None of these examples have to do with the game's final winner, loser or point differential. They are instead a microcosm of the contest—outcomes to events that might happen within him. Though many people avoid them altogether because of the implication behind the meaning of prop bets, these wagers are actually quite useful. They let you divert attention away from typical forms of betting (i.e. The Big Three) while also pandering to your own expertise in a given area of a game.
Looking to drive up the return on your bets even if it means increasing the difficulty level? Well, then parlay wagering is right for you.
Parlay bets are essentially multiple gambles strung together in a package. They can come from the same game or separate contests. It doesn't matter. Some sportsbooks even let you parlay future and cross-sport outcomes.
For our purposes, let's say the line for the hypothetical game between the Patriots and Chiefs comes out as follows:
- Moneyline: Patriots (-500) vs. Chiefs (+360)
- Spread: Patriots (-10) vs. Chiefs (+10)
- Over/under: 47.5
If you like, you can technically bet on the Chiefs to cover the 10-point spread while winning at +360 odds and also while betting the over on the combined score total. If one of these bets fails to pan out, you will lose the entire thing. If you hit on all three predictions, however, your return will be significantly higher than it would have been had you placed individual wagers.
For our money, parlay bets are best used when you are itching to invest in favorites. Like, let's say you want to take the Patriots at -500 over the Chiefs, but don't feel as if you can bet $500 to win $100. You can parlay Patriots at -500 with the favorite from another game (for example: Green Bay Packers at -150 over the Chicago Bears) to drive up your potential winnings. You can even add a third game to your docket. And so on and so forth.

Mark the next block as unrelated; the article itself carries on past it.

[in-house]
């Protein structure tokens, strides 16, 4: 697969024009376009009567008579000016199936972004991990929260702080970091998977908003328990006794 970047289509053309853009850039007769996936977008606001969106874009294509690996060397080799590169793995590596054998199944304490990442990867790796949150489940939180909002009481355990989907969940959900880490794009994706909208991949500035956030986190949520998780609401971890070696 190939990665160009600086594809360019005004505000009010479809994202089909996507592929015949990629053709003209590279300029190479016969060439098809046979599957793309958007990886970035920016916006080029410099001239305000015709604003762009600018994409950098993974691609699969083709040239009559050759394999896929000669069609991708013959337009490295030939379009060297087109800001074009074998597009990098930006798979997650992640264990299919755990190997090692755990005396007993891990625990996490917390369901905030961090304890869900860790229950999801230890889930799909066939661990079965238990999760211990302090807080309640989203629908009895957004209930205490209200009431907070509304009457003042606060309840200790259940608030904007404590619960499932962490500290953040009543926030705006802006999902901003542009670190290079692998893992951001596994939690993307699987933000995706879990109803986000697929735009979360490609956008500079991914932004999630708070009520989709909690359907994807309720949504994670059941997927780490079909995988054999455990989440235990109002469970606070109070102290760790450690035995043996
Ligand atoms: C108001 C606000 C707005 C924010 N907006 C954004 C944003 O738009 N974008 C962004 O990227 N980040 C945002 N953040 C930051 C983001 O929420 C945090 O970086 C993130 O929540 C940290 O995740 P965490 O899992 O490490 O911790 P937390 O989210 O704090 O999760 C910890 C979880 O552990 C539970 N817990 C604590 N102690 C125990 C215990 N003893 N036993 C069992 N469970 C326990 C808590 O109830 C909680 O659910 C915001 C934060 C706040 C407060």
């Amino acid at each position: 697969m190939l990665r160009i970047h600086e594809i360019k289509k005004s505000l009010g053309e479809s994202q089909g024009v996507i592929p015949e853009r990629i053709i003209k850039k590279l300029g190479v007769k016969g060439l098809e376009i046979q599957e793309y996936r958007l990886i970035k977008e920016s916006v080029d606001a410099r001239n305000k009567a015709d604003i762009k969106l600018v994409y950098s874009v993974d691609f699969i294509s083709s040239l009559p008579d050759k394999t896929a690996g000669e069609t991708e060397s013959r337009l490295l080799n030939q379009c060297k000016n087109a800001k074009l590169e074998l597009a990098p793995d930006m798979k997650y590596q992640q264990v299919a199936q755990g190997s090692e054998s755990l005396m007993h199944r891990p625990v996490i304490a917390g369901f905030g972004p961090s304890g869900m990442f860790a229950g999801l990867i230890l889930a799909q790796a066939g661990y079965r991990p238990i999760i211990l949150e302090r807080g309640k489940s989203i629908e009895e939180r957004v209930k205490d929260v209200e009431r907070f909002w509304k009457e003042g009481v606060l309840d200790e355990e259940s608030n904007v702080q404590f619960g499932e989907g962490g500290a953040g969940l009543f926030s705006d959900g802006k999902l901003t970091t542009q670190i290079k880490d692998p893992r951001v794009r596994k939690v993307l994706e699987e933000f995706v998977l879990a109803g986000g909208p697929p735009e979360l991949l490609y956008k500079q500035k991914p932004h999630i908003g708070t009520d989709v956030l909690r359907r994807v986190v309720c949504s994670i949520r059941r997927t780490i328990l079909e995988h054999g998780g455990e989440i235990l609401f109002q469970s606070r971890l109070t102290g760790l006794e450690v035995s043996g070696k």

Sportsbooks will sometimes place a cap on how many bets you can parlay. (Five outcomes, seven outcomes, nine outcomes, etc.). There typically is no limit on how many wagers you can package together, though. Just don't go buck wild with 10-parlay bets and expect to win every time.
This form of NFL betting is actually what it sounds like it should be. Most spread, moneyline, over/under and prop bets are place before the games ever start. With live betting, you are making a decision on the outcome of a quarter, half or game after watching it actually start.
Take a gander at some of the most popular live-betting examples, with our imaginary Chiefs-Patriots sparring once again being the subject:
- First quarter spread: Patriots (-7) vs. Chiefs (+7)
- Second quarter over/under: 14.5
- Second half spread: Patriots (-3) vs. Chiefs (+3)
- Final outcome moneyline, placed in the third quarter: Patriots (-950) vs. Chiefs (+375)
Another important note on live bets: Be sure to differentiate between full-game wagers and compartmentalized gambles. Sportsbooks are usually good about delineating on their tickets whether you're betting on a quarter or half development, or whether you're investing in the game's final outcome.
Still, mix-ups can, and do, happen all the time. If it's the first quarter of this Chiefs-Patriots game and you want to bet on New England to cover the live spread for the rest of the game, then drill it into your head that's what you're doing. You will be much less likely to mistake a partial-contest line for a full one if you read the live-betting boxes carefully.
Live prop betting varies by sportsbook and the competition. Regular-season NFL games might not have as robust of a selection, but there is usually a small pool from which to choose. Mid-game props will invariably increase in popularity once the postseason rolls around as well.
Prop bets offer solid respite from the typical moneyline, spread and over/under wagers. They're more creative. Carrying on with our Chiefs-Patriots hypothetical, here would be some possible examples of mid-game props you might see and consider:
- Over/under on the number of yards quarterback Patrick Mahomes throws for by the end of the second quarter
- Which Patriots receiver will make the first catch of the second half?
- Which player will have the most rushing attempts in the fourth quarter?
- Will the Chiefs defense have an interception in the second half? Who will force that interception?